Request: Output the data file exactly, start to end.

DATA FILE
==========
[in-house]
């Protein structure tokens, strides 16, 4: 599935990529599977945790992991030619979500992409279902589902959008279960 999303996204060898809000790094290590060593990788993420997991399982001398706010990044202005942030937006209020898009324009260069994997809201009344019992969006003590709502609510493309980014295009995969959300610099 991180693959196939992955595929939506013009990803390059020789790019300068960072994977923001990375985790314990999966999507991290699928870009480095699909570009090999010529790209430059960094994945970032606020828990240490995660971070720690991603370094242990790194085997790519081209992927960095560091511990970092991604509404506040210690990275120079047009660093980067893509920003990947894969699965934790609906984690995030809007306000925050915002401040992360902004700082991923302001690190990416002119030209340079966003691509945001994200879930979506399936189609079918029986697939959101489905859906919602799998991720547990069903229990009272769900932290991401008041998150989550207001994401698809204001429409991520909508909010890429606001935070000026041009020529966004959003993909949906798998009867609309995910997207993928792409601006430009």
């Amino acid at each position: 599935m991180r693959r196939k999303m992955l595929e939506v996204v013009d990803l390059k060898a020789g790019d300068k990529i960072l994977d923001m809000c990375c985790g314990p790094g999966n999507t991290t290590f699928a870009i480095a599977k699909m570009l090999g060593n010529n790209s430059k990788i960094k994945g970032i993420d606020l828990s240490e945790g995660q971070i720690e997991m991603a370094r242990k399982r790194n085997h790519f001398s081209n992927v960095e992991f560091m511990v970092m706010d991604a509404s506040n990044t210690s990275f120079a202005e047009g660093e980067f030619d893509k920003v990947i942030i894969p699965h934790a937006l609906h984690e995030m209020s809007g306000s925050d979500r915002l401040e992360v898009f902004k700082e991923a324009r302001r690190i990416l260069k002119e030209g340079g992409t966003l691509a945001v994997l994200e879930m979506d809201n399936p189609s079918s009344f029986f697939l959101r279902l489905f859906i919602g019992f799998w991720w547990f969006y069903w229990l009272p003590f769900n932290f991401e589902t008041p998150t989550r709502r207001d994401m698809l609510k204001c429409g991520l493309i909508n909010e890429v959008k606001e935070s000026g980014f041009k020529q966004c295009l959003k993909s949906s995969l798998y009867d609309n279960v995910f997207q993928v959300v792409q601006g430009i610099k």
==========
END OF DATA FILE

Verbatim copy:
[in-house]
């Protein structure tokens, strides 16, 4: 599935990529599977945790992991030619979500992409279902589902959008279960 999303996204060898809000790094290590060593990788993420997991399982001398706010990044202005942030937006209020898009324009260069994997809201009344019992969006003590709502609510493309980014295009995969959300610099 991180693959196939992955595929939506013009990803390059020789790019300068960072994977923001990375985790314990999966999507991290699928870009480095699909570009090999010529790209430059960094994945970032606020828990240490995660971070720690991603370094242990790194085997790519081209992927960095560091511990970092991604509404506040210690990275120079047009660093980067893509920003990947894969699965934790609906984690995030809007306000925050915002401040992360902004700082991923302001690190990416002119030209340079966003691509945001994200879930979506399936189609079918029986697939959101489905859906919602799998991720547990069903229990009272769900932290991401008041998150989550207001994401698809204001429409991520909508909010890429606001935070000026041009020529966004959003993909949906798998009867609309995910997207993928792409601006430009």
């Amino acid at each position: 599935m991180r693959r196939k999303m992955l595929e939506v996204v013009d990803l390059k060898a020789g790019d300068k990529i960072l994977d923001m809000c990375c985790g314990p790094g999966n999507t991290t290590f699928a870009i480095a599977k699909m570009l090999g060593n010529n790209s430059k990788i960094k994945g970032i993420d606020l828990s240490e945790g995660q971070i720690e997991m991603a370094r242990k399982r790194n085997h790519f001398s081209n992927v960095e992991f560091m511990v970092m706010d991604a509404s506040n990044t210690s990275f120079a202005e047009g660093e980067f030619d893509k920003v990947i942030i894969p699965h934790a937006l609906h984690e995030m209020s809007g306000s925050d979500r915002l401040e992360v898009f902004k700082e991923a324009r302001r690190i990416l260069k002119e030209g340079g992409t966003l691509a945001v994997l994200e879930m979506d809201n399936p189609s079918s009344f029986f697939l959101r279902l489905f859906i919602g019992f799998w991720w547990f969006y069903w229990l009272p003590f769900n932290f991401e589902t008041p998150t989550r709502r207001d994401m698809l609510k204001c429409g991520l493309i909508n909010e890429v959008k606001e935070s000026g980014f041009k020529q966004c295009l959003k993909s949906s995969l798998y009867d609309n279960v995910f997207q993928v959300v792409q601006g430009i610099k």